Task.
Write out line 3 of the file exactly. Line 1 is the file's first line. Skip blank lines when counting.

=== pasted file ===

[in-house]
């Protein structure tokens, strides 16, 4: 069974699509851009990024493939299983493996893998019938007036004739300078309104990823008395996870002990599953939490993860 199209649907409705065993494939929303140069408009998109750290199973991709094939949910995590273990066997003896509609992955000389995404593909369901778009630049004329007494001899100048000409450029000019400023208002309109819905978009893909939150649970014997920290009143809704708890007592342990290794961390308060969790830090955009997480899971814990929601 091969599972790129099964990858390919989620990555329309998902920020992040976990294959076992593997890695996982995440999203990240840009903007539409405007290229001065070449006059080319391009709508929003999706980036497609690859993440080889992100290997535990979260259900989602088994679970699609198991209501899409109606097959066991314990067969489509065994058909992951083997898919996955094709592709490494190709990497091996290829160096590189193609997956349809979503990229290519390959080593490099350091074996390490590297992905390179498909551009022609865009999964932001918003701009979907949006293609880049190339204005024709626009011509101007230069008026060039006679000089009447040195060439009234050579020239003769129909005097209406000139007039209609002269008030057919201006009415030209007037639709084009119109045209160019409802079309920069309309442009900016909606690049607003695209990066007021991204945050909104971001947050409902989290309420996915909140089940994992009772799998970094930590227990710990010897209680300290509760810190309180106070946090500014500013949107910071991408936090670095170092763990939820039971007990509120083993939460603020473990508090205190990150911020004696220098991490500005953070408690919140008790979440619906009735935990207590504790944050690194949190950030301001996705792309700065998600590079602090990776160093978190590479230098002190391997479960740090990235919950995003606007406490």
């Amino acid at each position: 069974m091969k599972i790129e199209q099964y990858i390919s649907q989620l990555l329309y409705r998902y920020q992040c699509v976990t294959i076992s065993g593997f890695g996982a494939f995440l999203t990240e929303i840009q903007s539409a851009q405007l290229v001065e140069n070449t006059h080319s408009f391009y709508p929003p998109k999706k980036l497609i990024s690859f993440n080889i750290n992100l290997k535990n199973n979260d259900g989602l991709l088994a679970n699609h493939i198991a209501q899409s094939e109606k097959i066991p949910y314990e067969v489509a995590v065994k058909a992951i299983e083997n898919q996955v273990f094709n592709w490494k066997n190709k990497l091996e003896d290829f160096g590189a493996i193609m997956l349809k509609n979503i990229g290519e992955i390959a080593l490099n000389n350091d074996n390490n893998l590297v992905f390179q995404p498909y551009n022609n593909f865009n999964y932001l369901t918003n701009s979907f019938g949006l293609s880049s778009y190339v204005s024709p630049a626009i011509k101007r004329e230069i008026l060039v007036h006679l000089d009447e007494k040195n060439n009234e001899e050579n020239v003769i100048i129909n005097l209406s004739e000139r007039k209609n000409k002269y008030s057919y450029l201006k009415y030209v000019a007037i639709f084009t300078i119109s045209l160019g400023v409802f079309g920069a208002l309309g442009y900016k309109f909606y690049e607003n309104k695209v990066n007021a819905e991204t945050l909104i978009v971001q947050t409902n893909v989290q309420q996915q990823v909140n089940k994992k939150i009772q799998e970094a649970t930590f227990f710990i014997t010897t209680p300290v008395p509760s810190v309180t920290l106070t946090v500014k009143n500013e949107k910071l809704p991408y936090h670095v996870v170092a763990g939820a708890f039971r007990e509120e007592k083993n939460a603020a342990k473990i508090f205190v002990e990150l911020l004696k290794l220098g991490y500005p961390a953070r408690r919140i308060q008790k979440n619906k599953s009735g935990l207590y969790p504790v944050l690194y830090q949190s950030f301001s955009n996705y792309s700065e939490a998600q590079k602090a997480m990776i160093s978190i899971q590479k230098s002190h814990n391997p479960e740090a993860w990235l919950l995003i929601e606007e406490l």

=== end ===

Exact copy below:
């Amino acid at each position: 069974m091969k599972i790129e199209q099964y990858i390919s649907q989620l990555l329309y409705r998902y920020q992040c699509v976990t294959i076992s065993g593997f890695g996982a494939f995440l999203t990240e929303i840009q903007s539409a851009q405007l290229v001065e140069n070449t006059h080319s408009f391009y709508p929003p998109k999706k980036l497609i990024s690859f993440n080889i750290n992100l290997k535990n199973n979260d259900g989602l991709l088994a679970n699609h493939i198991a209501q899409s094939e109606k097959i066991p949910y314990e067969v489509a995590v065994k058909a992951i299983e083997n898919q996955v273990f094709n592709w490494k066997n190709k990497l091996e003896d290829f160096g590189a493996i193609m997956l349809k509609n979503i990229g290519e992955i390959a080593l490099n000389n350091d074996n390490n893998l590297v992905f390179q995404p498909y551009n022609n593909f865009n999964y932001l369901t918003n701009s979907f019938g949006l293609s880049s778009y190339v204005s024709p630049a626009i011509k101007r004329e230069i008026l060039v007036h006679l000089d009447e007494k040195n060439n009234e001899e050579n020239v003769i100048i129909n005097l209406s004739e000139r007039k209609n000409k002269y008030s057919y450029l201006k009415y030209v000019a007037i639709f084009t300078i119109s045209l160019g400023v409802f079309g920069a208002l309309g442009y900016k309109f909606y690049e607003n309104k695209v990066n007021a819905e991204t945050l909104i978009v971001q947050t409902n893909v989290q309420q996915q990823v909140n089940k994992k939150i009772q799998e970094a649970t930590f227990f710990i014997t010897t209680p300290v008395p509760s810190v309180t920290l106070t946090v500014k009143n500013e949107k910071l809704p991408y936090h670095v996870v170092a763990g939820a708890f039971r007990e509120e007592k083993n939460a603020a342990k473990i508090f205190v002990e990150l911020l004696k290794l220098g991490y500005p961390a953070r408690r919140i308060q008790k979440n619906k599953s009735g935990l207590y969790p504790v944050l690194y830090q949190s950030f301001s955009n996705y792309s700065e939490a998600q590079k602090a997480m990776i160093s978190i899971q590479k230098s002190h814990n391997p479960e740090a993860w990235l919950l995003i929601e606007e406490l």